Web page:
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Alexander Morozevich vs Borki Predojevic
Bosnia Sarajevo Tournament (2008), Sarajevo BIH, rd 7, May-30
Slav Defense: Exchange Variation (D10)  ·  1-0
ANALYSIS [x]

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Kibitzer's Corner
< Earlier Kibitzing  · PAGE 7 OF 7 ·  Later Kibitzing>
May-30-08  DCP23: Morozevich won. Dominguez won too. Official.
May-30-08  percyblakeney: 1-0 at the official site now.
May-30-08  DCP23: <percyblakeney: Someone at Chesspro>

That someone is the owner of the chesspro site and he got the results by phone.

May-30-08  percyblakeney: <DCP23> OK, it's good news anyhow :-)
May-30-08  stopajk24: 33..re4 nxh5+ gxh fxe4 Rxe4
not rook takes e for Qf4 check Ke2 ro e1 losing the Queen with rook e4 check so K g1 is possible then black can come on to g4 if he can get his king out of pin
May-30-08  steros: A very interesting match played by two strong players.
May-30-08  stopajk24: yes i think black could maintain his chances with this continuation may then white would respond with Qf2 - Qxe4 and would have some attacking chances but time pressure didn't let these happen
May-30-08  percyblakeney: I'm betting on 33. ... Kg8 as the move Predo made.
May-30-08  DCP23: <steros: A very interesting match played by two strong players.>

Are you talking about Bonn?

May-30-08  malthrope: Thanks guys! <percyblakeney> and <DCP23>. That's all I've been doing for the last 20-30 minures was surfing - ChessPro and others - waiting to hear or view the results! ;) I take take it that Ivan and Sergei were still playing? :)
May-30-08  percyblakeney: <I take take it that Ivan and Sergei were still playing? :)>

Yep, no result from that game yet.

May-30-08  DCP23: <malthrope> Now the official site has these results too:

http://www.skbosna.ba/?jezik=bos&x=...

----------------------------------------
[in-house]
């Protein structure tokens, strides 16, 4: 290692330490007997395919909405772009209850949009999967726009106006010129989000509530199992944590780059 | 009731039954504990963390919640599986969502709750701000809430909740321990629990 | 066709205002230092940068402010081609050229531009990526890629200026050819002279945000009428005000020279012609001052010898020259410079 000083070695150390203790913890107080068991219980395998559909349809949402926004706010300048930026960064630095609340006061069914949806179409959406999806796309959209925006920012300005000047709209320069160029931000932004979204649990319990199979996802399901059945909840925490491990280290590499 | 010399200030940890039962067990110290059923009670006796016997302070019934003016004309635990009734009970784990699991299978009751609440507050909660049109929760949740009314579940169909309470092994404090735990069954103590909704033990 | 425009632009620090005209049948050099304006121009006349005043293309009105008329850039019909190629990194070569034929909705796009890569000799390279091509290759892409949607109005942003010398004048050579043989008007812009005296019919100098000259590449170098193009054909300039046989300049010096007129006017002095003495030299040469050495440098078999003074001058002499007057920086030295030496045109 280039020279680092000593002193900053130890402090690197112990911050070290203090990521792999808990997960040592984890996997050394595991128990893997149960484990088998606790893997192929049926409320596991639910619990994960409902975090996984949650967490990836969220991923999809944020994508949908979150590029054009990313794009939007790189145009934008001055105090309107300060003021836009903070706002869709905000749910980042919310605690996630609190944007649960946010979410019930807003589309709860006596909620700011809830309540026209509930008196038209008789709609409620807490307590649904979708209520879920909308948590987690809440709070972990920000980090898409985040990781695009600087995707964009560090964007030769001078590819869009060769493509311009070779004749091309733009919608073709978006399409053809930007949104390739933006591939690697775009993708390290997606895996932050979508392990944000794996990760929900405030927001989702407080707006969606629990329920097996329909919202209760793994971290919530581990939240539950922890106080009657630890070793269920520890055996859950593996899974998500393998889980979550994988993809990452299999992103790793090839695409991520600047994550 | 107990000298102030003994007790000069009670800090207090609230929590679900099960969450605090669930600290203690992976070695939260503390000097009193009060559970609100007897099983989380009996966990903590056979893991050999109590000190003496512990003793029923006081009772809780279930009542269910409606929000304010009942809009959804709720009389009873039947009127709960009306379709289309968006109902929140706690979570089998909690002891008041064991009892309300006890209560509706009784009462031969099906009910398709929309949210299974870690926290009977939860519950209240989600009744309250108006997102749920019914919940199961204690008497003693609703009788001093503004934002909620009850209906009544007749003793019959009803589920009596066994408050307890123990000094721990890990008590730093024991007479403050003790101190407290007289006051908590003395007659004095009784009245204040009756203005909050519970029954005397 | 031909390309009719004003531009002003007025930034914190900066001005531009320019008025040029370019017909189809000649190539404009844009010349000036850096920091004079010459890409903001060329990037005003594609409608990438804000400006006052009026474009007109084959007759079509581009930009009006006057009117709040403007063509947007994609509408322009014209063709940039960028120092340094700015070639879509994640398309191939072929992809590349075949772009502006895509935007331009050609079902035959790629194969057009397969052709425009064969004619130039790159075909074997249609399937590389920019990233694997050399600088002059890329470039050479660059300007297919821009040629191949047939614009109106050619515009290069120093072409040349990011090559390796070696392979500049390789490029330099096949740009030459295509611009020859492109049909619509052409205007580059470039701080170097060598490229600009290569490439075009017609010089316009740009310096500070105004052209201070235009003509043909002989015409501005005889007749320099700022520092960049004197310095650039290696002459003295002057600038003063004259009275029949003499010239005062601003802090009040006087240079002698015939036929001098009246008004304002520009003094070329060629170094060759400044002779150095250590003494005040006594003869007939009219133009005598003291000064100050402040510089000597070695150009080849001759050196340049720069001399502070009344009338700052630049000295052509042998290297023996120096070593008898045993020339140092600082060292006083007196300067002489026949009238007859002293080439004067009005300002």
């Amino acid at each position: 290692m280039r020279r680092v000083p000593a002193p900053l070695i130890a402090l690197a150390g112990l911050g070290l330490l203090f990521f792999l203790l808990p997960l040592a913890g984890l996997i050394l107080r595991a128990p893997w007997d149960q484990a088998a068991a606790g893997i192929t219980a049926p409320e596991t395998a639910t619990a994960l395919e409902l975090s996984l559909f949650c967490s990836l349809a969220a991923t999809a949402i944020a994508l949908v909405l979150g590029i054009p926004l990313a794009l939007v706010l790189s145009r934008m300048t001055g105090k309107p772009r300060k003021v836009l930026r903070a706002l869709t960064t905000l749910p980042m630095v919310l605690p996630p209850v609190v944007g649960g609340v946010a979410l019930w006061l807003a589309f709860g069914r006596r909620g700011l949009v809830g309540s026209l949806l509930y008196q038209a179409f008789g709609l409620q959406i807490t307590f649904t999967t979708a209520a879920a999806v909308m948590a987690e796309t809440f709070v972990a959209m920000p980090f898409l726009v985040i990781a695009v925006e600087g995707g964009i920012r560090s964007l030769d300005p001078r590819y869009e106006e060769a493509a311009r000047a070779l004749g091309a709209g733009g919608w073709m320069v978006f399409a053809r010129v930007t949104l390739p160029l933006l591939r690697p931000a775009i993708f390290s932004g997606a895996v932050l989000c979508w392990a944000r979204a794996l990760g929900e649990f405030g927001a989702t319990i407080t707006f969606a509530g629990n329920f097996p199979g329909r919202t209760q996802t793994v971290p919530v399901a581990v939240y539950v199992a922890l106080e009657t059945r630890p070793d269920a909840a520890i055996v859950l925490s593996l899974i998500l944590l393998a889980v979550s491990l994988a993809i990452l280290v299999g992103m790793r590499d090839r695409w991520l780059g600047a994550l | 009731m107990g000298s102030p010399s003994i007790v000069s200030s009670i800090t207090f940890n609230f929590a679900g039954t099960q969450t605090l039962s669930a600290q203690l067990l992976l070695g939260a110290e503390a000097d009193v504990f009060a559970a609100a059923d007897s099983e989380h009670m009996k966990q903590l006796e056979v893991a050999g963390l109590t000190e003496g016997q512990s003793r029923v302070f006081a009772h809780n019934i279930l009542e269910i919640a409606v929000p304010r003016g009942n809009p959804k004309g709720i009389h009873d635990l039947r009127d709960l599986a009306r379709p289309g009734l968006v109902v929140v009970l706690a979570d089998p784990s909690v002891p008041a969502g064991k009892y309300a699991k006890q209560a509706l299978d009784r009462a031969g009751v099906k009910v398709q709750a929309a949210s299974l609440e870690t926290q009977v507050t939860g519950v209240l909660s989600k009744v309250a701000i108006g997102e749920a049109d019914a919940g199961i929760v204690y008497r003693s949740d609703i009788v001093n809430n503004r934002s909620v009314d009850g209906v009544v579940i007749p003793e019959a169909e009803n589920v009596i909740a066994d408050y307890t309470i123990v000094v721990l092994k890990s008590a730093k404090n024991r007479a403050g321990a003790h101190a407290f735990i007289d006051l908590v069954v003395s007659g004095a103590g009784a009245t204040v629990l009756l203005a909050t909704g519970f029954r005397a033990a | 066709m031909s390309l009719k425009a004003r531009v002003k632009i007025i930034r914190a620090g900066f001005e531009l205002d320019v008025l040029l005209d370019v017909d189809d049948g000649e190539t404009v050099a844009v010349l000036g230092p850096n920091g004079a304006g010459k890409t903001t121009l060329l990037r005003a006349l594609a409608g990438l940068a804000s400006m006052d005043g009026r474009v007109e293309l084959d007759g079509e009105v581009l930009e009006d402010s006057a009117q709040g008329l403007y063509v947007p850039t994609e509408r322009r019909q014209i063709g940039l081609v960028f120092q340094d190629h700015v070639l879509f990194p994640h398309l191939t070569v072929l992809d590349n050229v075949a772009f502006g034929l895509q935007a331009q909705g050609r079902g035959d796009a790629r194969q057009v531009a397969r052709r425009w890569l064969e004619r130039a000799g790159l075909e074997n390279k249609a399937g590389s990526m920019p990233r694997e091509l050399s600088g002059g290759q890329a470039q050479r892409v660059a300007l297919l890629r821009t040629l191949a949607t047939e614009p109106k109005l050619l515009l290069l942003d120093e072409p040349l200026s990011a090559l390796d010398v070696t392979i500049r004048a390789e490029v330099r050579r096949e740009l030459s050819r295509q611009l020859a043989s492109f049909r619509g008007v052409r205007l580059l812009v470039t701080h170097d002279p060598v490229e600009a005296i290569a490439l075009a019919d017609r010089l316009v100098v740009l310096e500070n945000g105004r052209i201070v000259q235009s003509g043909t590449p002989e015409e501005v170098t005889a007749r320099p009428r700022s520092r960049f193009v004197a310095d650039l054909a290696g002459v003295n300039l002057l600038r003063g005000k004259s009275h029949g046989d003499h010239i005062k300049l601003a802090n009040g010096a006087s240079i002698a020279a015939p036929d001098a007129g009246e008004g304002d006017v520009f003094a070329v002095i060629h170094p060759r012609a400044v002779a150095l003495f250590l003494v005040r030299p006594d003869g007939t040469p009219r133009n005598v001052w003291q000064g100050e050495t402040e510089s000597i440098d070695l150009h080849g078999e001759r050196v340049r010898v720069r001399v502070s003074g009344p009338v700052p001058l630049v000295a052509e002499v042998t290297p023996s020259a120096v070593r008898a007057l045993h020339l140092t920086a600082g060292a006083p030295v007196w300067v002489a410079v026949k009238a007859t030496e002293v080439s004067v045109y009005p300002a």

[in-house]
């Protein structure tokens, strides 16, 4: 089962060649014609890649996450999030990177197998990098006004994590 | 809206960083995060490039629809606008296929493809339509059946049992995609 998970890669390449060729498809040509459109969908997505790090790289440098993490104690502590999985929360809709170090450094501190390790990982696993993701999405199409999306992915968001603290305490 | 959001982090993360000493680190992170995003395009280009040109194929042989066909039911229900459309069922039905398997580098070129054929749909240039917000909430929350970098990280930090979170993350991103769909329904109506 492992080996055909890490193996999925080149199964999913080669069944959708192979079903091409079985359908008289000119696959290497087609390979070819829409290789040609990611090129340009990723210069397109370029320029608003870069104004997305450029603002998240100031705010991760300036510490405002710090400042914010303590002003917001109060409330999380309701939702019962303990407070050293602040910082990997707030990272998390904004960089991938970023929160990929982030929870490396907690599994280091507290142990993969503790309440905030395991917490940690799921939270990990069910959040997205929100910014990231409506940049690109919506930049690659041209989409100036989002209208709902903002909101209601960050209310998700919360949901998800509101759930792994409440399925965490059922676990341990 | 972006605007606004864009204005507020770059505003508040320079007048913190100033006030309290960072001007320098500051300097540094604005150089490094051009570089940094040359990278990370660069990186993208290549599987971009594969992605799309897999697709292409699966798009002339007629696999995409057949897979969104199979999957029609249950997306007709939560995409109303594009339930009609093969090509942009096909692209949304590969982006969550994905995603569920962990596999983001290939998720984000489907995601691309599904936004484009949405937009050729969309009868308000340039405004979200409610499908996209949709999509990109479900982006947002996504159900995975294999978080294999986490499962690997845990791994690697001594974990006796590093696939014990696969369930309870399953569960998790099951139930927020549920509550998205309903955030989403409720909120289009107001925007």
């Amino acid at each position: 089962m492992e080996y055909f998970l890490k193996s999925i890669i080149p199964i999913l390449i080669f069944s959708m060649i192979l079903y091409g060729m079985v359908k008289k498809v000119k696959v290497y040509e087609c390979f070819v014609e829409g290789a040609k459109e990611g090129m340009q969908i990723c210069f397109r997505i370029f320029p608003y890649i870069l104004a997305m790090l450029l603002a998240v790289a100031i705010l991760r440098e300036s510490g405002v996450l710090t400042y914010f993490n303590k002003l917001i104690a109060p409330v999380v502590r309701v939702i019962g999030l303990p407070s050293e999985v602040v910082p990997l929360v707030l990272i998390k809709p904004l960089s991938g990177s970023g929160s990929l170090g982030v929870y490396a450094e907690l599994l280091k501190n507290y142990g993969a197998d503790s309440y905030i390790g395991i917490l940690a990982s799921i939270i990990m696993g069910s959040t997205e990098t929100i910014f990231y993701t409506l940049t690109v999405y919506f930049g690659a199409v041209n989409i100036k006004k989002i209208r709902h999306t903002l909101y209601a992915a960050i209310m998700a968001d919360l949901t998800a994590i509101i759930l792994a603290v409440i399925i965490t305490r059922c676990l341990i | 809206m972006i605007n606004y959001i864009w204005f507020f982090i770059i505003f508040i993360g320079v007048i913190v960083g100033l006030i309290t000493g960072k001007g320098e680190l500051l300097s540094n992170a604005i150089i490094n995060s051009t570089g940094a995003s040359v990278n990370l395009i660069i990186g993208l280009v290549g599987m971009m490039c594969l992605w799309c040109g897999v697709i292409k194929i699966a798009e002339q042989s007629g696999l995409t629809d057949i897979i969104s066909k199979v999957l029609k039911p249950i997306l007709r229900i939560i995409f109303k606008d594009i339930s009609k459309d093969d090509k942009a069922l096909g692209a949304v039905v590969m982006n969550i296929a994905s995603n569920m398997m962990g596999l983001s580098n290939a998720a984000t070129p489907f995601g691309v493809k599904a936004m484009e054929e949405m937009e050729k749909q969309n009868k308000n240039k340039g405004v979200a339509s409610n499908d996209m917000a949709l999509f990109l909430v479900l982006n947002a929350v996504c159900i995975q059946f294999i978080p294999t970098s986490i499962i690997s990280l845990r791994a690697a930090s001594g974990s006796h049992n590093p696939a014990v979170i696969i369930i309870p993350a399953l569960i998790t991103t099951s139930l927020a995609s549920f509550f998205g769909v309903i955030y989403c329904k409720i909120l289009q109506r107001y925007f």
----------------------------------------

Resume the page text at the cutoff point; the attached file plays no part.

The 3rd game probably still going.

May-30-08  Capatin17: mORO WON!!!!!!!!!
May-30-08  Rawprawn: <Percyblakeney> no 33...Re5
May-30-08  percyblakeney: Now the whole game is available on the official site.
May-30-08  malthrope: Thanks again guys! :)) - Mal
May-30-08  DCP23:

GM Morozevich,Alexander(RUS) (2774) - PREDOJEVIC Borki [D10] Bosna tourney Sarajevo (7), 30.05.2008

1.d4 d5 2.c4 c6 3.cxd5 cxd5 4.Nc3 Nf6 5.Bf4 Qb6 6.Qd2 Nc6 7.e3 Bf5 8.f3 e6 9.Rc1 Bb4 10.h4 h5 11.a3 Bxc3 12.Rxc3 0-0 13.Be2 Rfe8 14.Bd1 e5 15.Bxe5 Nxe5 16.dxe5 Rxe5 17.Ne2 Rae8 18.Nd4 Bd7 19.0-0 Qd6 20.Bb3 R5e7 21.Rfc1 g6 22.Ba2 Kg7 23.Ne2 Bb5 24.Nf4 Qb6 25.Kf2 Bc4 26.b3 Bb5 27.Bb1 Bc6 28.Rd1 a5 29.Qd4 Qd8 30.e4 Qd6 31.exd5 Bb5 32.Bd3 Bxd3 33.Rcxd3 Re5 34.b4 Re4 35.fxe4 Rxe4 36.Nxh5+ gxh5 37.Rg3+ Kh8 38.Qc3 axb4 39.axb4 Re5 40.Kg1 Ng4 41.Rxg4 hxg4 42.Re1 f6 43.Rxe5 fxe5 44.Qc8+ White wins 1-0

May-30-08  DCP23: <malthrope> Movsesian won.
May-30-08
Premium Chessgames Member
  PhilFeeley: I thought for the longest time in this game that Predojevic was holding his own against Moro. Somehow Alexander managed to grind out a win. Well done.
May-30-08
Premium Chessgames Member
  PhilFeeley: The rook maneuver 34...Re4 proved to be a disaster.
May-30-08
Premium Chessgames Member